A is for Articles (2)

24 01 2010

In the previous post on articles  – A is for articles (1) – I focused mainly on the indefinite article and attempted to correct the common misconception that the referents of a/an are both indefinite and non-specific. It’s possible, I argued, that something can be indefinite but also specific.

So what is definiteness, then? What makes a noun definite, and therefore eligible for a the in front of it? The most succinct explanation, for me, comes from M.A.K. Halliday:

The means ‘the [noun] in question is identifiable; but this will not tell you how to identify it – the information is somewhere around, where you can recover it.’ So whereas this train means ‘you know which train: – the one near me’, and my train means ‘you know which train: – the one I own’, the train means simply ‘you know which train’

(An Introduction to Functional Grammar, 1985, p. 161).

“The information is somewhere around where you can identify it”. What does Halliday mean by “somewhere around”?  There are two places that information can be “somewhere around”: in the shared world of the speakers (or reader and writer), i.e. the context; or in the shared world of the immediate text , i.e. the co-text. It is the interdependence of definite-ness and context that means that the definite article can only be taught, explained and practised in contexts that are normally larger than a sentence. It is less a grammatical item than a feature of discourse – and also of pragmatics. That is to say, its use can only really be explained by reference to the shared knowledge of speaker and listener (or reader and writer).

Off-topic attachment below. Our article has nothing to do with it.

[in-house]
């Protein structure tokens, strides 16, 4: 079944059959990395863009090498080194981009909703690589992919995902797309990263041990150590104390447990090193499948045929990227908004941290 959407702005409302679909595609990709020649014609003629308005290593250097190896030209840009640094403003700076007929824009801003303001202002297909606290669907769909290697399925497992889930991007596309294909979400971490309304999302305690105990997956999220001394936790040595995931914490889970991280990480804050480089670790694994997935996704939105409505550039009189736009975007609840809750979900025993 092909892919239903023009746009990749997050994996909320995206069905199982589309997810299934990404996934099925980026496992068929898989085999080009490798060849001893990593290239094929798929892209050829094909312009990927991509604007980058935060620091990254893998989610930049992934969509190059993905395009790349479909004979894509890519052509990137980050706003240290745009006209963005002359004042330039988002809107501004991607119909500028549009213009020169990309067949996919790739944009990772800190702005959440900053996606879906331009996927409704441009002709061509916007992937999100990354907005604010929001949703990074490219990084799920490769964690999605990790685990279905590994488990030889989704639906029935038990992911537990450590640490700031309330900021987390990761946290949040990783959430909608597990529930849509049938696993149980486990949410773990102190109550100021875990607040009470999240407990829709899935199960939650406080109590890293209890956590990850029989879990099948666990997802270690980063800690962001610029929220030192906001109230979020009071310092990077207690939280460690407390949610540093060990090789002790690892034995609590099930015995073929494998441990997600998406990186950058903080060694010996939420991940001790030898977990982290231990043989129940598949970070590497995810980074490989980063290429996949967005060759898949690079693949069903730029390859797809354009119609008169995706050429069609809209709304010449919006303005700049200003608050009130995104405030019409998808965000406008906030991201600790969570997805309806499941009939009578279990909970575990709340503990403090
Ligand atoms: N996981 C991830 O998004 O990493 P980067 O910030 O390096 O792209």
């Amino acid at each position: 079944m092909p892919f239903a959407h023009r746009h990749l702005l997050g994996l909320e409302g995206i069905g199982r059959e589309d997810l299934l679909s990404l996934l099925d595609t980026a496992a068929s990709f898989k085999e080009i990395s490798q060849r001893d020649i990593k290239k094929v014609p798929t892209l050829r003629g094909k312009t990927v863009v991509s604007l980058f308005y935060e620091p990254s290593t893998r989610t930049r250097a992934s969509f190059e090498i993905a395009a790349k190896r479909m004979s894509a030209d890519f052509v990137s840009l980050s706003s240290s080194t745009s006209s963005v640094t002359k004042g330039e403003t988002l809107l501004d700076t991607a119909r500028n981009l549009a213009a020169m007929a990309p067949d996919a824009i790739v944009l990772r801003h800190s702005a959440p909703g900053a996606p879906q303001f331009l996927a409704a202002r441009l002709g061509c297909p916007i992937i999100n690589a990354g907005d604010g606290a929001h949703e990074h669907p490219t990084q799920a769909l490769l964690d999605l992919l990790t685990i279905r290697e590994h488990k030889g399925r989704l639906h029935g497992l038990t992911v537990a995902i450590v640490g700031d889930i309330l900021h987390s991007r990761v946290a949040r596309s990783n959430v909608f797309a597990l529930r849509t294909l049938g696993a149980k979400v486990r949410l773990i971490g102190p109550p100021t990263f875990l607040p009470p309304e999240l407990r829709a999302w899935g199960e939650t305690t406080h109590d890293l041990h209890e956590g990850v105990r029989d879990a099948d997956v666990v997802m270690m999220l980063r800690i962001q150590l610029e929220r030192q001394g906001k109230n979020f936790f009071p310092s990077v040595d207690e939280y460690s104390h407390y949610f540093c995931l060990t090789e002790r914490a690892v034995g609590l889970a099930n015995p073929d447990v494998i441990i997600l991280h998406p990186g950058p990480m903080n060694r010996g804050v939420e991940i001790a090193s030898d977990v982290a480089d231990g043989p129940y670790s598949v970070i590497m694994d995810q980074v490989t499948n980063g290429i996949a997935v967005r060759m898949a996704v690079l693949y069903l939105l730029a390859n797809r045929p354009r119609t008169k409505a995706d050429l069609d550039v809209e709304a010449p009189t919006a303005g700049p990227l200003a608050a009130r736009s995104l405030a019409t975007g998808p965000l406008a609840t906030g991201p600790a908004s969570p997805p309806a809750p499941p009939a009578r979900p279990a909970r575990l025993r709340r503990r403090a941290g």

On the MA program I teach, I use this text (a translation of a 17th century Japanese poem) to present article usage.

I expected to see only pink blossoms

          but a gentle spring snow has fallen

and the cherry trees are wearing a white coat.


I ask these three questions:

1. Why is there no article (i.e. zero article) with pink blossoms?

2. Why a gentle spring snow and not gentle spring snow?

3. Why the cherry trees and not cherry trees?

Everything you need to know about the English article system is implicated in the answers to those three questions!